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Volume 18, Number 8—August 2012

CME ACTIVITY

Paragonimus kellicotti Flukes in Missouri, USA

Earning CME Credit

To obtain credit, you should first read the journal article. After reading the article, you should be able to answer the following, related, multiple-choice questions. To complete the questions (with a minimum 70% passing score) and earn continuing medical education (CME) credit, please go to www.medscape.org/journal/eid. Credit cannot be obtained for tests completed on paper, although you may use the worksheet below to keep a record of your answers. You must be a registered user on Medscape.org. If you are not registered on Medscape.org, please click on the New Users: Free Registration link on the left hand side of the website to register. Only one answer is correct for each question. Once you successfully answer all post-test questions you will be able to view and/or print your certificate. For questions regarding the content of this activity, contact the accredited provider, CME@medscape.net. For technical assistance, contact CME@webmd.net. American Medical Association’s Physician’s Recognition Award (AMA PRA) credits are accepted in the US as evidence of participation in CME activities. For further information on this award, please refer to http://www.ama-assn.org/ama/pub/category/2922.html. The AMA has determined that physicians not licensed in the US who participate in this CME activity are eligible for AMA PRA Category 1 Credits™. Through agreements that the AMA has made with agencies in some countries, AMA PRA credit may be acceptable as evidence of participation in CME activities. If you are not licensed in the US, please complete the questions online, print the certificate and present it to your national medical association for review.

Article Title: Paragonimus kellicotti Flukes in Missouri, USA

CME Questions

1. You are seeing a 24-year-old man with a 4-week history of cough, fever, and malaise. He was seen in an urgent care center 10 days ago and prescribed a course of macrolide antibiotics, which did not improve his symptoms. On questioning, the symptoms began after a camping trip in which the patient and his friends experimented with eating raw meat and seafood.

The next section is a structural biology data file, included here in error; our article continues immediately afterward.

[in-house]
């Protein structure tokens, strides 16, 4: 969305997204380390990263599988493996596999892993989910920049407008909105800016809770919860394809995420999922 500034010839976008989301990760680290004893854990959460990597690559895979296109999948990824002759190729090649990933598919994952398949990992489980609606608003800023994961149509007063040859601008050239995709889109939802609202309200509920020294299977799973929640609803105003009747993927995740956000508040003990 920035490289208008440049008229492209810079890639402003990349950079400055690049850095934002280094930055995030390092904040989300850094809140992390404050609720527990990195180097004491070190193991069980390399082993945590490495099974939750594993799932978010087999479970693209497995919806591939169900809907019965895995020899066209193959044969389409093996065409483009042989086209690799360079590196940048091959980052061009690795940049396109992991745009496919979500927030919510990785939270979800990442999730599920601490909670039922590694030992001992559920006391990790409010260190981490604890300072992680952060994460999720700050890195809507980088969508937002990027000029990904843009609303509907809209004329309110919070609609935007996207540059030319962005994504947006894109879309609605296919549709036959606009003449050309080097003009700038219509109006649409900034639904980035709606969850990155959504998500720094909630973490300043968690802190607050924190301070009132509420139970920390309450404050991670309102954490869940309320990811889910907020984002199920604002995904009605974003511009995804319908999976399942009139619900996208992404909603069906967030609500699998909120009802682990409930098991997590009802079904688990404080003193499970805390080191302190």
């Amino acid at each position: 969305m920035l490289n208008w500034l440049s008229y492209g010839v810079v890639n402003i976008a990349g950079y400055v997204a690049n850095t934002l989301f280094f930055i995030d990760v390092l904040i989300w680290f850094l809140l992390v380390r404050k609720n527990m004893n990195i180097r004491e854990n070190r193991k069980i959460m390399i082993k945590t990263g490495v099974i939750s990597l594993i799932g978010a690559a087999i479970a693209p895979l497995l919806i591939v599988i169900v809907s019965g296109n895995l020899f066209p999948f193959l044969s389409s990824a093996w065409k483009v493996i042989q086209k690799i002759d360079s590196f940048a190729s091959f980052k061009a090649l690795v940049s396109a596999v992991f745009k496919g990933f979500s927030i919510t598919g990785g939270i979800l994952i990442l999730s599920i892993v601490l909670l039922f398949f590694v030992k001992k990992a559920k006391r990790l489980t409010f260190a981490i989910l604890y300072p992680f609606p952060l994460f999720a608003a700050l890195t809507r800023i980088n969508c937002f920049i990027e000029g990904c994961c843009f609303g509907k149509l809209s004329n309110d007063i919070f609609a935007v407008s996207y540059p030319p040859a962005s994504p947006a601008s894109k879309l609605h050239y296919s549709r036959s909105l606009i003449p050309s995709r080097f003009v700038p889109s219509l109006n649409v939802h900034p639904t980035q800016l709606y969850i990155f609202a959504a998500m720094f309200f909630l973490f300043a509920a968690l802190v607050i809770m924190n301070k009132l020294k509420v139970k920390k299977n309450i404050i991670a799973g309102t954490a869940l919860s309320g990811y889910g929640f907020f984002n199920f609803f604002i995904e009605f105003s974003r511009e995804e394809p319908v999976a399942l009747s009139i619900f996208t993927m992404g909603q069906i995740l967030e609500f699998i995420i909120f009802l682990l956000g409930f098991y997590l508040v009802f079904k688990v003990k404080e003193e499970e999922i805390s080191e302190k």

You are concerned regarding the possibility of paragonimiasis in this patient. What should you consider regarding the epidemiology and microbiology of paragonimiasis?

A. Most cases are reported in North America

B. P. kellicotti requires snail and crustacean intermediate hosts

C. Humans usually are infected after eating escargot

D. P. kellicotti infects only humans

2. What should you consider regarding the clinical presentation of paragonimiasis in the current case series as you evaluate this patient?

A. All patients were female

B. Cough and fever were the most common clinical symptoms

C. Vomiting and malaise were the most common clinical symptoms

D. The onset of symptoms occurred within 48 hours of ingesting food contaminated with P. kellicotti

3. What should you consider regarding the management of paragonimiasis in the current case series as you evaluate this patient?

A. The median time from symptom onset to the correct diagnosis was 12 weeks

B. Only half of patients had received antibiotic therapy

C. No patients had received corticosteroids

D. Most patients failed to respond even to appropriate antiparasitic therapy

4. Which of the following tests is most likely to be abnormal if this patient has paragonimiasis?

A. Serum neutrophil counts

B. Serum eosinophil counts

C. Serum sodium levels

D. Electrocardiogram

Activity Evaluation

1. The activity supported the learning objectives.

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2. The material was organized clearly for learning to occur.

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3. The content learned from this activity will impact my practice.

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4. The activity was presented objectively and free of commercial bias.

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